As my generation ages there are continual attempts to redefine the various signposts as they approach. “Fifty is the new thirty” is one example. I definitely remember 30 feeling a whole lot different that 50. “Sixty isn’t old” is another that is quickly making the transition from catch phrase to mantra. So far however, no one has tried to make 92 anything but what it is. Which is why I don’t write this to mourn Moe. I am sorry I never knew him. I bet he was a fine man and I bet he was great fun to sit with on a sunny afternoon with some tea and stories.
As of today about 40 of about 3,000 American veterans of the Spanish Civil War volunteers are living. The Abraham Lincoln Brigade Archives keep records for these men. It was Moe Fishman who kept the group going during the long, ultimately successful legal battle to remove the group’s subversive label. Mr. Fishman put out a newsletter, kept scrupulous books, ran the office daily and spoke widely. In 1937, Mr. Fishman was a high-school dropout working in a laundry and driving a truck. He was also a member of the Young Communist League, having joined partly to meet like-minded young women at dances the organization sponsored.
In 1968 I joined the Young Peoples Socialist League because they had blood red membership cards and a girl from south Philadelphia I’d gone out with a couple times thought it looked cool and was impressed at how angry it made her father.
Moe joined because he liked how the Communists responded when a family behind on the rent was evicted and thrown on the streets with its furniture. He saw party members use an ax or hammer to break the lock on the door and put the family back in. Many believe that at least half of the volunteers for the Lincoln Brigade were Communists.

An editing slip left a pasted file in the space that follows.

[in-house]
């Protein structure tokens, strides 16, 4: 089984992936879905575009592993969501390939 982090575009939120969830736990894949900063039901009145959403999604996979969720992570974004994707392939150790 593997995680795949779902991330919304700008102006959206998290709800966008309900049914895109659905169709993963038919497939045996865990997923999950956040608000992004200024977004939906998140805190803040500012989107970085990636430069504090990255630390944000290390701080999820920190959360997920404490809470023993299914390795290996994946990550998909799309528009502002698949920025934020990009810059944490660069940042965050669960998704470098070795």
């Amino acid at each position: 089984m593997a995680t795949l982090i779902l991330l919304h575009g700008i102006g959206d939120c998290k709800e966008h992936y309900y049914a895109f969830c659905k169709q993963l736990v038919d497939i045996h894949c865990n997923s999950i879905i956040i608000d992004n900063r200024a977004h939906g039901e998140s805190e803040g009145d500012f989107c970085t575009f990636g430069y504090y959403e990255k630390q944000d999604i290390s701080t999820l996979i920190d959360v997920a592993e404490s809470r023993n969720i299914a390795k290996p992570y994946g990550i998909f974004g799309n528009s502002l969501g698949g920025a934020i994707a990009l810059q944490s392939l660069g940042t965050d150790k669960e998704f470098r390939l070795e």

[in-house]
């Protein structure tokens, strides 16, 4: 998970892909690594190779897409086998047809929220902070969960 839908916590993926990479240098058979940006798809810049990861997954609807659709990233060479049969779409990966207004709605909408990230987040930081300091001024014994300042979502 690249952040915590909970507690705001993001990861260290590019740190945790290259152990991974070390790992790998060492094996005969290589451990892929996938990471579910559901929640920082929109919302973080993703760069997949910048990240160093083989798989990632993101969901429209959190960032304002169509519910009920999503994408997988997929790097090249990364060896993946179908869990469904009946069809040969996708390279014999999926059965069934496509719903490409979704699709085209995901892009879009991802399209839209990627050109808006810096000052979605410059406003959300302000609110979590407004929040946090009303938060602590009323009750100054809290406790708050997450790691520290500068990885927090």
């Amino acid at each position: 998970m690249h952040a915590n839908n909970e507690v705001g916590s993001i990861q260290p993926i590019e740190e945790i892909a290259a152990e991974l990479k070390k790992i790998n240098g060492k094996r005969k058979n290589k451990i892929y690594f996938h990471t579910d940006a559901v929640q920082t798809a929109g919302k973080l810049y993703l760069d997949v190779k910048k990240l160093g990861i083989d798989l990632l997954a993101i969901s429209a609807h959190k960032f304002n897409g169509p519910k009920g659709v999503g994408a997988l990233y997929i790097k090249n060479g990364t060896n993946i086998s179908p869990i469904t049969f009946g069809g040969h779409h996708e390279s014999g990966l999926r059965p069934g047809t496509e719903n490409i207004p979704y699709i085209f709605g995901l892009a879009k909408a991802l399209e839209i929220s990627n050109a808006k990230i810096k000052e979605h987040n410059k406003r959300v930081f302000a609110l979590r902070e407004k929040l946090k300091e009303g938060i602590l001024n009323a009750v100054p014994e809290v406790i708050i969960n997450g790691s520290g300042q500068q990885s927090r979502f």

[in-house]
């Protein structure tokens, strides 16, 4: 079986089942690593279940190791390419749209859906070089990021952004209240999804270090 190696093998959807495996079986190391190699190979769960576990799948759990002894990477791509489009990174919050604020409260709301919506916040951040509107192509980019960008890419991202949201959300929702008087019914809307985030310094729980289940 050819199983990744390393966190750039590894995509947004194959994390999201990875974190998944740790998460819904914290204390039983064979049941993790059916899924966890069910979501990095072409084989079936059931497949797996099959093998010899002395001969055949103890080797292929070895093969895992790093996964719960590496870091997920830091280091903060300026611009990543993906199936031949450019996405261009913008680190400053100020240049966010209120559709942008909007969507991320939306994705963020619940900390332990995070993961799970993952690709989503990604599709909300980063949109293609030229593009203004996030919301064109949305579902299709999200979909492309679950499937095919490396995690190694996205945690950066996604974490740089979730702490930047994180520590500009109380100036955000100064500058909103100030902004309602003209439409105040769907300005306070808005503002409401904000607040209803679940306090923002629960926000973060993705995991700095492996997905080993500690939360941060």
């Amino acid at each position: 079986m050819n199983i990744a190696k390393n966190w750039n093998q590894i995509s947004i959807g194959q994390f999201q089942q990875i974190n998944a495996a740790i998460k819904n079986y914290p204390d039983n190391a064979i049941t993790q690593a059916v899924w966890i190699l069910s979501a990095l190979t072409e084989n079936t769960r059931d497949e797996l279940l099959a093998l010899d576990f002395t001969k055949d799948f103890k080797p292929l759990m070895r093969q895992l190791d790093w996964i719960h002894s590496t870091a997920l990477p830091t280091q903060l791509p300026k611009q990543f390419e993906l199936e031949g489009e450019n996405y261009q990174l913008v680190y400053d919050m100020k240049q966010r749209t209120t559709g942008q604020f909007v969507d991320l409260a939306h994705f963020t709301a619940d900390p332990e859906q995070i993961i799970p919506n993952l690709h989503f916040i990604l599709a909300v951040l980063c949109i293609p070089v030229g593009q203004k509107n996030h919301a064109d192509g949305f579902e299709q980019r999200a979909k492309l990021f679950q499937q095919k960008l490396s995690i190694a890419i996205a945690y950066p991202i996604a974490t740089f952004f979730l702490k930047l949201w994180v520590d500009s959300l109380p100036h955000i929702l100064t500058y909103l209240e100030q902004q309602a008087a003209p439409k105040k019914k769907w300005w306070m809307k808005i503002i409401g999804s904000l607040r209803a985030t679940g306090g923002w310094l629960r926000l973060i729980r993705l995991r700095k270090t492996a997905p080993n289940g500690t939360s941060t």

Moe Fishman’s reasons for going were more complex. In 1969 he told The Times, “Why did I go? That’s hard to say. That’s a key question. I was active in trade union work. I wanted to travel. I belonged to the 92nd Street Y.M.H.A., and we were very anti-Fascist, much opposed to Hitler, Franco.”
The Spanish Civil War began in 1936 after Gen. Francisco Franco set out to overthrow the newly elected leftist government. Americans soon volunteered to fight Franco in what came to be called the Lincoln Brigade. It was actually a battalion. Officially, Americans joined it or the Washington Battalion. The two American battalions, which informally have come to be known as the Lincoln Brigade, joined with four other battalions of volunteers from other countries to form the XV International Brigade. On July 5, 1937, during the Brunete offensive west of Madrid, a sniper hit Mr. Fishman’s thigh, leaving 32 pieces of bone and metal. He spent a year in Spanish hospitals, and a pin was put into his leg. He was in and out of hospitals in the United States for two years.
He was born Moses Fishman on Sept. 28, 1915, and grew up in Astoria. He’s gone now and we are, I think, a little bit worse off without his voice.